4. Dan gets 5 of his 6 right on the money, for a total so far of 8 points. (38 is not Elijah and Elisha, although both prophets appear in the series of pictures. It’s not going to be easy distinguishing among guys in bathrobes, is it? (Perhaps a key in the case of 38 is that the old man with the white beard is indicating to the younger man with the dark beard that there’s a whole lot of land out there, including a well-watered plain.) Pick up another two-pointer, Dan, to win your “Get Out of Class Free” card.

    Thanks, Julie. Aren’t you going to play, though?

    Comment by Ardis E. Parshall — January 4, 2010 @ 8:14 am

  5. Matt W., all those people/events appear in these pictures, but I’m not sure where your numbers are coming from — if you’ll doublecheck your numbers, I’ll polish up your GOOCF card, too.

    Comment by Ardis E. Parshall — January 4, 2010 @ 8:17 am

  6. I’m not sure when the first set of standardized meetinghouse library pictures was issued, but it was well before 1998, so yeah, you probably have not seen these pictures in an LDS context before.

    Comment by Ardis E. Parshall — January 4, 2010 @ 8:18 am

  7. well then Ardis, #38 would have to be Moses showing Joshua the land of Canaan (though I don’t recall the two having that conversation from the scripture).

    Comment by Dan — January 4, 2010 @ 8:19 am

  8. wait, so from #53 onwards it’s 5 points? Can I try again then? :)

    Comment by Dan — January 4, 2010 @ 8:22 am

  9. Sure, Dan, there’s always do-overs around here! (And #38 isn’t Moses and Joshua, either — there certainly are a lot of pairs of patriarchal figures wandering around the Old Testament landscape, aren’t there?)

    Comment by Ardis E. Parshall — January 4, 2010 @ 8:36 am

  10. 53 – Daniel praying
    59 – Samson
    66 – Moses confronting Pharaoh
    65 – Jonah preaching to Nineveh
    58 – Priests of Baal?

    as far as 38, I have no clue if it isn’t Moses or Elijah

    Comment by Dan — January 4, 2010 @ 8:46 am

  11. Dan, you’re right with 53, 59, and 65, so you have more than earned your card. Just remembered, it is backed with my full authority … meaning, don’t be surprised if your bishop tells you to get back into class!

    (66 is among the 5-pointers because it’s another ambiguous one — there are three, I think, pictures of men standing before Pharaoh.)

    Comment by Ardis E. Parshall — January 4, 2010 @ 8:52 am

  12. 55 Gideon’s Band?

    Comment by Eric Boysen — January 4, 2010 @ 9:05 am

  13. Without having looked at any of the comments yet:

    33: Jacob and Esau reunited
    37: Jacob receives Isaac’s blessing in Esau’s place
    39: Elijah calling upon the fire of heaven
    55: Daniel at prayer
    62: Naaman setting off to visit Elisha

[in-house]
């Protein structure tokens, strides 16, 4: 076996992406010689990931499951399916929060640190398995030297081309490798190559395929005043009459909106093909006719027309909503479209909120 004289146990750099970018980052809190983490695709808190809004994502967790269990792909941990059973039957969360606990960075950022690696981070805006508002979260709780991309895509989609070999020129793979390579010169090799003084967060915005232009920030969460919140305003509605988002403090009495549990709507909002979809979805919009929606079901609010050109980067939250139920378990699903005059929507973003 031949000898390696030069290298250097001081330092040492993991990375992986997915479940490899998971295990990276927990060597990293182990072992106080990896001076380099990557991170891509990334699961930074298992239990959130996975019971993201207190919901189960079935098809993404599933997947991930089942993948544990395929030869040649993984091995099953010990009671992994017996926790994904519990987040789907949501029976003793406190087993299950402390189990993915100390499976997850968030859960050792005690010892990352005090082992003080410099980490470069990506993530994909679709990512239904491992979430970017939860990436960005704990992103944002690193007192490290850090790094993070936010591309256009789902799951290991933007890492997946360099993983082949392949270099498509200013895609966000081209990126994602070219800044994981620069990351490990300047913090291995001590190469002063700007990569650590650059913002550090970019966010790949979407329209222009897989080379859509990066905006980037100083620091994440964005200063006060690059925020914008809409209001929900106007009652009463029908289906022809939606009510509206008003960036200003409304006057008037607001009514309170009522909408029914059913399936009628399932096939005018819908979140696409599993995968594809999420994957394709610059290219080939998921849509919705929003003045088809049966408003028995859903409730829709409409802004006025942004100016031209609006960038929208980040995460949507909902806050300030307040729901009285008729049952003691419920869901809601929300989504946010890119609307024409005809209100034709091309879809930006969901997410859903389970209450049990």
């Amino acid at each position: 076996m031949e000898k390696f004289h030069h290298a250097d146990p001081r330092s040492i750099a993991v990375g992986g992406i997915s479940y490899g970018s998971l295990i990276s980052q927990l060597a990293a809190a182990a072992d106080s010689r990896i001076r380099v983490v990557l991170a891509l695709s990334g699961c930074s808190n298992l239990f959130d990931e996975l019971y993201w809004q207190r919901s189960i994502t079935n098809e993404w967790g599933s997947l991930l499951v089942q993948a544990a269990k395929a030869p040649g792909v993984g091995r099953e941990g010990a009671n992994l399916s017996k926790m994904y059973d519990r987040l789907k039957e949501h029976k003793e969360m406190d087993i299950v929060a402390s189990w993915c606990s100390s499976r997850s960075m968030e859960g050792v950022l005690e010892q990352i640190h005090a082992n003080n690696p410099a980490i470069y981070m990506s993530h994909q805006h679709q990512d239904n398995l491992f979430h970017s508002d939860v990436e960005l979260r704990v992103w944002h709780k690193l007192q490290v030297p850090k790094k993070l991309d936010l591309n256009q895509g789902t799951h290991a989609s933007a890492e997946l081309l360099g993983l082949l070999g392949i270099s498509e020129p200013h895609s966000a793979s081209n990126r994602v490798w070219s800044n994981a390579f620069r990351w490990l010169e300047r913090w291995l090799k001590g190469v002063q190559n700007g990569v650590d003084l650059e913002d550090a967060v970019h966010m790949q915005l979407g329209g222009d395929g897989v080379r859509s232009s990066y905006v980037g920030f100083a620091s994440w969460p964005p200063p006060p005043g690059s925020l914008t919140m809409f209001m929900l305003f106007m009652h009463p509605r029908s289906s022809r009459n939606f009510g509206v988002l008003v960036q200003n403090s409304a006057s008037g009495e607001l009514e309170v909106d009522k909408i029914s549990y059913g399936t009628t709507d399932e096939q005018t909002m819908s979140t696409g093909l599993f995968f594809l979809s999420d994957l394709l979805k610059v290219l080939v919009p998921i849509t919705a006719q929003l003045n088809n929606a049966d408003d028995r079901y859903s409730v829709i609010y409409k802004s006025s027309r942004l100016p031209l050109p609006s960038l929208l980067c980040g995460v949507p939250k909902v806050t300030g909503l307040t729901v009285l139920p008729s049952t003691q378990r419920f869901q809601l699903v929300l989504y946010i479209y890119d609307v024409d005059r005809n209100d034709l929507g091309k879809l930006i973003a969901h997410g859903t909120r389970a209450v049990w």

66: Elijah and Ahab in Naboth’s vineyard

    Comment by Alison — January 4, 2010 @ 9:25 am

  14. Sorry, the correct numbers for mine should be
    31, 35, 37, 53, 60 & 64
    That’s what I get for not reading the comments first!!
    This is fun, Ardis :-) We still have a bunch of these pics in our ward library, too.

    Comment by Alison — January 4, 2010 @ 9:29 am

  15. Eric, you’re halfway to your card with one answer. I still need to look up the story of Gideon’s band (“Gideon and the 300″ according to the picture caption) because it rings no bells with me.

    Holy cow, Alison (not to be confused with the golden calf), how did you get some of those?! Elijah and Ahab and Naboth is another story that rings zero bells with me. 21 points right off the bat (but I’m sorry, I can issue only one card per reader!)

    Comment by Ardis E. Parshall — January 4, 2010 @ 9:47 am

  16. 23: Creation
    24: Boy Samuel’s communication with God?
    25: Fall of Jericho (Joshua, priests, and army of Israel)
    26: Moses and Aaron speak to Pharaoh
    27: Samson destroys building, killing himself and thousands of others
    28: Boy Samuel wakes up Eli (call from God)

    Comment by Justin — January 4, 2010 @ 9:53 am

  17. Justin gets all six on his first try … but you need four more points to win a card, Justin. Back to Gospel Doctrine for you!

    Comment by Ardis E. Parshall — January 4, 2010 @ 10:19 am

  18. I kept looking for the picture of David admiring Bathsheba, or of Elisha, the bears and the children, but, alas, no luck.

    54: Abel tending his flocks while Cain works his crops

    45: David and Jonathan

    44: Samuel anointing David to be king

    42: Deborah

    42: Saul being anointed king

    Does this get me out of Sunday School?

    Comment by Mark B. — January 4, 2010 @ 10:32 am

  19. You know your Old Testament, Mark B., especially for distinguishing between the anointings of David and Saul, and for knowing Deborah.

    54, though, illustrates a different story, at least according to the captions for this set. The most helpful clue, perhaps, is the young man in the foreground who is digging.

    Still looking for the pictures illustrating Bathsheba, the bears, and circumcision.

    Comment by Ardis E. Parshall — January 4, 2010 @ 10:39 am

  20. Shoot — I’m too late! All the easy ones are taken.

    Naaman? Ahab? Oh my. My Bible skillz are sorely lacking.